Jarjour and her husband decided to stay in the same room with their children all the time in a bad way to try to comfort them.

“I did not leave them alone. But I could tell by the look in her eyes that she was so scared. The children are aware of everything that is going on around them, ”he said.

Many mothers in Gaza complain that symptoms of the disorder are beginning to recur in their children, Jarjour said.

“My friends tell me that their children have lost their appetite, while others have problems including speech problems and bathing in bed,” she explained.

“Everyone has lost their power in this war, including the parents. The children were weak communication. It has been brutal, “said Jarjour, who hopes that special mental health programs have been set up recently in Gaza to help children and their parents.

Jarjour says he hopes special health programs will be in place in Gaza war-torn areas [Courtesy: Reem Jarjour/Al Jazeera]

Problems are ‘not new’

Ghada Redwan, a psychotherapist specialist at the Palestine Trauma Center UK, said several families in Gaza contacted the center during a traumatic event and asked for mental health support for their children.

Redwan provides essential training that is widely used by health professionals to treat post-traumatic stress disorder and post-traumatic stress disorder. It provides families and children with ways to help them change the way they remember the ongoing dangers.

“There are many cases of serious fear and panic. There are also children whose symptoms are manifested in anger and vomiting, “Redwan told Al Jazeera.

He also advised mothers to try to be calm in front of their children, especially during the bombing, which seems to be easier to do than to do.

Mr Redwan said while dealing with the aftermath of the Israeli occupation was not new to Gaza, the potential for help was limited while the need for care was high.

Sharing her experience as the mother of two six- and three-year-old girls, Redwan told Al Jazeera that it was very difficult for her not to go through what had happened.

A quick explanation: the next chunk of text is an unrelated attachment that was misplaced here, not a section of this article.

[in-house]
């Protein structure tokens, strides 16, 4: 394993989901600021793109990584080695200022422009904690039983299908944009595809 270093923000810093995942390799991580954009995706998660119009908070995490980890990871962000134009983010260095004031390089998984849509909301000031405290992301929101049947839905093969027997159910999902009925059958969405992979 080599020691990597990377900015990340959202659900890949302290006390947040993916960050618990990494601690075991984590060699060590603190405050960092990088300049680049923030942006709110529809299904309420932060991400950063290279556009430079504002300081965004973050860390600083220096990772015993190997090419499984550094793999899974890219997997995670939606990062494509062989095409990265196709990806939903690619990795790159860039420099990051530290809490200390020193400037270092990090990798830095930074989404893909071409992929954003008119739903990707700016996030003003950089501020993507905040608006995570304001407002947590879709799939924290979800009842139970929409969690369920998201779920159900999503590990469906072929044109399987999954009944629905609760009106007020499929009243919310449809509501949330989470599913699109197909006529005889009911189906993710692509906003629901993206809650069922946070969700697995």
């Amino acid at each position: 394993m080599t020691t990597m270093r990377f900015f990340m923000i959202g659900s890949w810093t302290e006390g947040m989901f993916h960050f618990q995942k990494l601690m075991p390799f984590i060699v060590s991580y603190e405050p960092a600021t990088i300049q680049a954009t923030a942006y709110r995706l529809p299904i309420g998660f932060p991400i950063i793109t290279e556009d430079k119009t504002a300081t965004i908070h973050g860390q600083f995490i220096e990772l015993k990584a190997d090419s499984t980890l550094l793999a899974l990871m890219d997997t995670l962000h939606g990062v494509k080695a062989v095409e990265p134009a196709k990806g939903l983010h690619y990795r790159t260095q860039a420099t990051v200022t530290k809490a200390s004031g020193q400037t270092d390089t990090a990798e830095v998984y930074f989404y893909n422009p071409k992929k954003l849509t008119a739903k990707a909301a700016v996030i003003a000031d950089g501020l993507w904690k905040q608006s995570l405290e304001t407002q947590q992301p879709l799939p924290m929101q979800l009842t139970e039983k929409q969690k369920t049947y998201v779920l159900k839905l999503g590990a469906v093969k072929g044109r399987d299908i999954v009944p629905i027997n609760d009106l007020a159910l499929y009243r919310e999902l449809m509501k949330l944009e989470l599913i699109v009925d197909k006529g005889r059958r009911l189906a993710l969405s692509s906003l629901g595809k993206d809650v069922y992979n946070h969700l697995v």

“I let my children hear the news, watch the cartoons, and do things for their age. “Every time they were threatened by a bomb, I would hold them to comfort them,” he said.

“It was hard work for me and my husband, but we worked hard. I was fortunate enough to have the experience to help with mental health, which helps me to support my children. What about the thousands of families that did not? ”

Children gather at the side of a crater where houses were destroyed by a plane attack in Gaza [File: John Minchillo/AP]

‘Big differences in careers’

According to the Norwegian Refugee Council (NRC), 12 of the 66 children killed in Israeli casualties were involved in its program to help Gaza children cope with past military pressures.

Survivors of the tragedy may remember what happened at night when the bomb exploded, the NRC said in a recent statement, adding that children in Gaza have five dreams each week.

Hozayfa Yazji, Gaza’s regional director for the NRC, said the figures showed the magnitude of the crisis that the recent 11-day demonstrations in Gaza had brought with it many children.

According to Yazji, the NRC has worked with 118 schools, assisting 75,000 children since its inception in Gaza in 2012.

“But now we are facing a serious crisis in the case of insane asylum after the recent outbreak,” he said. “The number of children in need of psychiatric treatment is expected to triple.”

‘Most Important’

Yazji said the difficult support conditions that children are facing in the Gaza Strip improve their mental health, but the military invasion has a huge impact on children.

The 14-year-old Israeli coastal siege, rising poverty representing 50 percent of the population, unemployment of 55%, and declining health care are all making children more vulnerable, he said.

Children under the age of 18 make up 45 percent of the population in the Gaza Strip. “This makes intervention of support programs more urgent.” Yazji told Al Jazeera.

He also said that 90% of Gaza residents are in need of psychiatric treatment because of repeated military harassment and deplorable conditions in the Strip.

“The need cannot be met. We are working with a number of government and international agencies to implement our programs, ”said Yazji, adding that the agency hopes to train more people who can help people with dementia throughout Gaza.

Source link

Related Articles

Leave a Reply

Back to top button